A few weeks ago I visited a friend in Australia. He wanted to photograph a waterfall inland from the Great Ocean Road. Not the kind of thing I usually shoot, but I took it as an opportunity to try something new. I even bought a tripod so I could do it justice.
I was very pleased with the results; this shot looking away from the waterfall is my favourite. But so many things could have stopped me getting this image. We miscalculated where the place was by maybe an hour and half of driving. When we realised, we went ahead anyway. When we got to where we thought we were going, it turned out we’d taken a wrong turn. The wrong dirt road. But lucky for us it lead to another waterfall. Except that the sign for the walking track said ‘DANGER! Do not enter. Falling trees.’ We pressed on. I hadn’t anticipated that the track would cross a stream several times. I had the wrong footwear. I got wet feet. We pressed on. I’d never used my tripod before. I’d never taken longer exposure shots. I’d never used the HDR function on my camera before. I’d never adjusted the white balance so specifically on this camera. But we did it. We experimented. We got the shots. But even if we hadn’t, we’d still have learned something: about the environment, the conditions for success, the tools needed to do the job. And the next time would have been easier.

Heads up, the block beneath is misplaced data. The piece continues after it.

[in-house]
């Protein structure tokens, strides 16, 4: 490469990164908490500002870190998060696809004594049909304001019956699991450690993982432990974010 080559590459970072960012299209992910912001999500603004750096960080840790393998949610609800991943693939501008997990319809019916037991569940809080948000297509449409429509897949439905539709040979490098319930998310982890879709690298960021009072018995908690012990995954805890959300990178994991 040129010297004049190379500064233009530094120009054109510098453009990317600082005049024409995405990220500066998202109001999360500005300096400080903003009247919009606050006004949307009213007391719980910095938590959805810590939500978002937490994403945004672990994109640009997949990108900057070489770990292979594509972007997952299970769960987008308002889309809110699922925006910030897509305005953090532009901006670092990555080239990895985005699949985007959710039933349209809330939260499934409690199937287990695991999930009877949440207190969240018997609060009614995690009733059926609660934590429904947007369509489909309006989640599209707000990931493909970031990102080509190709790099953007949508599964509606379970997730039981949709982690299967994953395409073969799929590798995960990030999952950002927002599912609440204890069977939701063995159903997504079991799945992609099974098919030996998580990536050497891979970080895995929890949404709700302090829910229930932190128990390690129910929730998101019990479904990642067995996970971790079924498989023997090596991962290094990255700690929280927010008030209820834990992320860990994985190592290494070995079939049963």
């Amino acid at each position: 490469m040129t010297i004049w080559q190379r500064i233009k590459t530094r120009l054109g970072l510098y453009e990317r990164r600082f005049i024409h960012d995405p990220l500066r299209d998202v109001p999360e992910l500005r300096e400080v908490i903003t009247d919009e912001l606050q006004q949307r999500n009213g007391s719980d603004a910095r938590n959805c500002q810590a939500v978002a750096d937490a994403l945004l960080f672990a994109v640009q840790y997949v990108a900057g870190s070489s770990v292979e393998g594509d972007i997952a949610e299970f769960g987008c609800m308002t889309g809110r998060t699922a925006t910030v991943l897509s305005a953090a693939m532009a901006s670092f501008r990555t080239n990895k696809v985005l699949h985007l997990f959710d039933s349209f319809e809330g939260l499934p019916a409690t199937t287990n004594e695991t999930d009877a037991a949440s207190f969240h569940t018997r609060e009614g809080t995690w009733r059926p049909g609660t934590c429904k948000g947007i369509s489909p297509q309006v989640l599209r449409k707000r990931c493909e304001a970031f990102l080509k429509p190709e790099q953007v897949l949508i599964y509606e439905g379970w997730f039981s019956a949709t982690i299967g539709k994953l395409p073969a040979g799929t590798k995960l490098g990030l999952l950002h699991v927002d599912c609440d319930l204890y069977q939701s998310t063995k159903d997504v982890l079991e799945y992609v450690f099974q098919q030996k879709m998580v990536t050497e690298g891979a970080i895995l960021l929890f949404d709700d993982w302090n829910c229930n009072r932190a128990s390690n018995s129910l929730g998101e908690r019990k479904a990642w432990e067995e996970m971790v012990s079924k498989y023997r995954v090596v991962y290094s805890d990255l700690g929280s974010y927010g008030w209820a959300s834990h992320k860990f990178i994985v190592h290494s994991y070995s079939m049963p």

It doesn’t matter whether you think you have everything in place to guarantee success, because you might be successful anyway. And if you don’t get the optimum result, you will still get something valuable.
A few weeks ago I was working with a group on a high-intensity sales presentation programme. There was a part of the programme where the participants had to break into groups of 4 to deliver their presentations to each other using PowerPoint. The organisers suddenly realised that there weren’t enough projectors for all the groups. That could have been a problem for a lot of people, but not the Regional Sales Director. Quick as a flash he helped one group open a laptop flat and prop it up against a whiteboard with the keyboard resting in the pen tray. Not perfect, but it worked. And that was all it needed to do. I got a strong feeling that the Sales Director always felt he had what he needed to be successful. And he is.
Do you have what you need to be successful? You know, you just might. Have a go. Press on. Use the resources around you. Learn from what happens. Stay focussed on the result but value the journey.